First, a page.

CDC examines higher COVID-19 death toll from independent group, considering revising official tally -Walensky

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Roberto Arias prepares a grave for burial at Woodlawn Cemetery during the coronavirus disease (COVID-19) outbreak in Everett, Massachusetts, United States on May 27, 2020. REUTERS / Brian Snyder

May 7 (Reuters) – The U.S. Centers for Disease Control and Prevention (CDC) is examining an estimate of global deaths from COVID-19 from the University of Washington that is more than double the official tally to determine if the numbers of the CDC need to be revised, CDC director Rochelle Walensky said at a press briefing on Friday.

Analysis by the Institute for Health Metrics and Evaluation puts the worldwide death toll at nearly 6.9 million and the United States at over 900,000. The CDC on Wednesday estimated its latest official estimate at 575,491 deaths in the United States from the novel coronavirus. Read more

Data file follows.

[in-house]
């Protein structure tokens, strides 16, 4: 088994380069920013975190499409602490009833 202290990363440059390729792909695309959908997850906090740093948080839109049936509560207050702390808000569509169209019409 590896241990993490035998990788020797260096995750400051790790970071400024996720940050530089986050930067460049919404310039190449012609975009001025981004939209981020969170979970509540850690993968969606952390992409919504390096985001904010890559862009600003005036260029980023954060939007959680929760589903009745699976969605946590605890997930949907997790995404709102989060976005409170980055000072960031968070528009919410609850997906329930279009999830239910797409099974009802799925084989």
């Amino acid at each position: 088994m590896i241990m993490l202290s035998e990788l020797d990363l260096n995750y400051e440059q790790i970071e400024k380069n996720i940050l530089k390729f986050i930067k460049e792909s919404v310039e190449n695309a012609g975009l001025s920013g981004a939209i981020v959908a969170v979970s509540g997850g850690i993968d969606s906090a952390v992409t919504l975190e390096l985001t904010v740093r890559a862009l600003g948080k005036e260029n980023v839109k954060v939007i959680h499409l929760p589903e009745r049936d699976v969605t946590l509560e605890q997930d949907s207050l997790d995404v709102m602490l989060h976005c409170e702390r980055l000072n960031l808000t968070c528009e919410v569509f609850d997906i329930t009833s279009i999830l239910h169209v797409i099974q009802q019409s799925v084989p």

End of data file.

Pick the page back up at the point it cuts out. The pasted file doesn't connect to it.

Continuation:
Other CDC figures also indicated a higher overall death toll from the pandemic. The CDC estimated that there had been as many as 162,400 more deaths than expected during the pandemic through February 27, 2021, excluding the deaths it attributed directly to COVID-19.

Deaths go unreported because most countries only register those that occur in hospitals or of patients with confirmed infection, according to the report.

The IHME estimated the total number of deaths from COVID-19 by comparing anticipated deaths from all causes based on pre-pandemic trends with the actual number of all deaths during the pandemic.

The IHME is an independent health research organization that provides a comparable measure of health problems around the world. He has been cited by the White House in the past and his reports are being watched closely by public health officials.

White House COVID-19 adviser Andy Slavitt said in Friday’s briefing that the United States plans to release approximately 10 million doses of COVID-19 from AstraZeneca PLC (AZN.L) in the weeks to come pending U.S. regulatory clearance, reiterating previous White House directives.

The US government has come under increasing pressure in recent weeks to provide surplus vaccines to other countries in desperate need of it as it advances rapidly by vaccinating its own residents. Many countries where the virus is still rife are struggling to obtain vaccines to help control the pandemic.

Reporting by Carl O’Donnell Editing by Chizu Nomiyama

Our standards: Thomson Reuters Trust Principles.


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